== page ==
Added by David Perner on March 5, 2010 at 4:47am — No Comments

My daily life in South Africa (circa 2020)

Letting me dream about the future is a little dangerous, but let's see where it goes.

In 2020, I'm working for a company in South Africa similar to Better Place, which provides electric vehicle charging infrastructure, such as charge points and battery swapping stations. On a usual day, I'm traveling to communities, both rural and urban, to help determine how to best design renewable energy infrastructure for electric vehicle charging as well as to… Continue

Added by David Perner on March 5, 2010 at 2:52am — No Comments

My hero to shadow

It's odd for me to list as a hero someone who's the age of my younger brother, but as I mentioned in my last post, William Kamkwamba certainly qualifies as a hero. As a teenager, William built a wind mill with the hope of one day breaking him and his community out of the cycle of poverty that grips the Malawi countryside. His determination, courage and vision makes him someone I admire.

There are many ways to follow what William is up to. The first is his… Continue

Added by David Perner on March 4, 2010 at 10:44pm — 1 Comment

Innovation in Africa: Best advice (and one I take exception with)

From my own research into African development (and really, development anywhere) is that understanding the people, the culture, the environment and the constrains of an area are crucial to the success of any solution. This might be a bit of a cop out, since this could also include economic considerations and a variety of other African development tips, but the example of solar ovens is a good one.… Continue

Added by David Perner on March 4, 2010 at 9:00pm — 3 Comments

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Sophie C. commented on Asger Jon Vistisen's blog post Stinging Nettle
"I love that you've brought this to attention. An extensive database of uncommon but resistant and hardy plants/foods could be developed and organized by climate. Ease of growth and processing should also be taken in to account. I will try to…"
Aug 19, 2020
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Fourth of July on the Lake

This past weekend was the annual celebration at the lake house in Connecticut. It is amazing that the lake is still so clear and beautiful after all these years. The watershed association has done a wonderful job protecting these waters from the damaging effects of development.The wood grill was finally ready to cook on, so we didn't miss the propane tank fueled grill anymore. The food actually tasted fresher than in the past and was easy to keep fueled.Dad was very proud of the solar hybrid…See More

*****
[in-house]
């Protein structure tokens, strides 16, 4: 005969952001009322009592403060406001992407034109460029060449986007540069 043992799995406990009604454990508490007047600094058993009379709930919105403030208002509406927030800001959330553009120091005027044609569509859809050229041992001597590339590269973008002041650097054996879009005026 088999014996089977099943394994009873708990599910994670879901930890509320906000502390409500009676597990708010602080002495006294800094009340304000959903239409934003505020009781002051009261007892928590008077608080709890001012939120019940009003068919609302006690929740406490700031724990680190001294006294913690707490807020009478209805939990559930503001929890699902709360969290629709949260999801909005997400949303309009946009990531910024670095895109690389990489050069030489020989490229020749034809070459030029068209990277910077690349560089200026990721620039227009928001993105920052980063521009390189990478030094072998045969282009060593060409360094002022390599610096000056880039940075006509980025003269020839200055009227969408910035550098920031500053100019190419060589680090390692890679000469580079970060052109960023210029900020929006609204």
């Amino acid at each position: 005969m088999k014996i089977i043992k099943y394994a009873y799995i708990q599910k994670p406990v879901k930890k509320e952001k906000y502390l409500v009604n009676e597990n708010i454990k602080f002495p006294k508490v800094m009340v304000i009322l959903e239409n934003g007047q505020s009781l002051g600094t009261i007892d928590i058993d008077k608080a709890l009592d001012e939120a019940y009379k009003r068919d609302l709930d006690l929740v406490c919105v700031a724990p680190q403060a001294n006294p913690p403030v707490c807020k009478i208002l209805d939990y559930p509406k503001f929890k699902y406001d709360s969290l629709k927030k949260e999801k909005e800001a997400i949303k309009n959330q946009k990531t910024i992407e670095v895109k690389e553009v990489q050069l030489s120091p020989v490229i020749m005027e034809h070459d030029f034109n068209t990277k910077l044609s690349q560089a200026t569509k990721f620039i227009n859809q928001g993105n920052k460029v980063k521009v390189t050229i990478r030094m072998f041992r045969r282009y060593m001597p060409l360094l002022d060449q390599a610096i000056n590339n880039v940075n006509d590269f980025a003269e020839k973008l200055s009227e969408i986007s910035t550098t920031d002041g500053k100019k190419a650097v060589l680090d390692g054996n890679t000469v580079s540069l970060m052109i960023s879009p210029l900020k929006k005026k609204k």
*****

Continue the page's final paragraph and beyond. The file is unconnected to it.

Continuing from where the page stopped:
Jul 6, 2020
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Stinging Nettle

In this blog post I will focus on a plant that is abundant in our nature, and which is immensely nutritious. It's of course the Stinging Nettle. Let's start with the chemical constituents of this plant:37 % Non-Nitrogen-Extracts19 - 29 % Ash9 - 21 % Fiber4 % Fat22 % ProteinOnce the leaves are drid, their protein content can reach an astounding 40 %, which is much higher than beef, which even under the best of circ***tances can never exceed 31 % protein. In addition the Stinging Nettle consists…See More
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The meal

It is 7'oclock, I was late home from work due to an assignment that i wanted to get ahead on. By the time I get home I am feeling extremley tired and I cannot be bothered to make a proper meal. I walk to the fridge and open it to see what there is for me to eat. All of the out of date foodstuffs have been automaticaly thrown away by the fridge, they will be recycled tomorrow as animal feed or something. I see i have organic local eggs and some local cheese. Foods are vacc** sealded for easy…See More
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FutureToday is 2020/1/1. It is just like yesterday. The war is still continuing. It has started since 2010. In 2010, that year was a horrible year. Almost every energy ran out. Every country’s governments were crushed down at the same time. There were riots everywhere. All of the big company’s bosses were killed xdeadx in the riots. Troops fought each other everywhere. Food was bought up xawayx at once. There were no more food supplies in any shops. The economy was all crushed down. All the…See More
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The exchange works directly for state and public workers and servants. It gives them credit in exchange for the amount of public work they contribute to the community. The more constructive they are based off a base rate the more credit they recieve.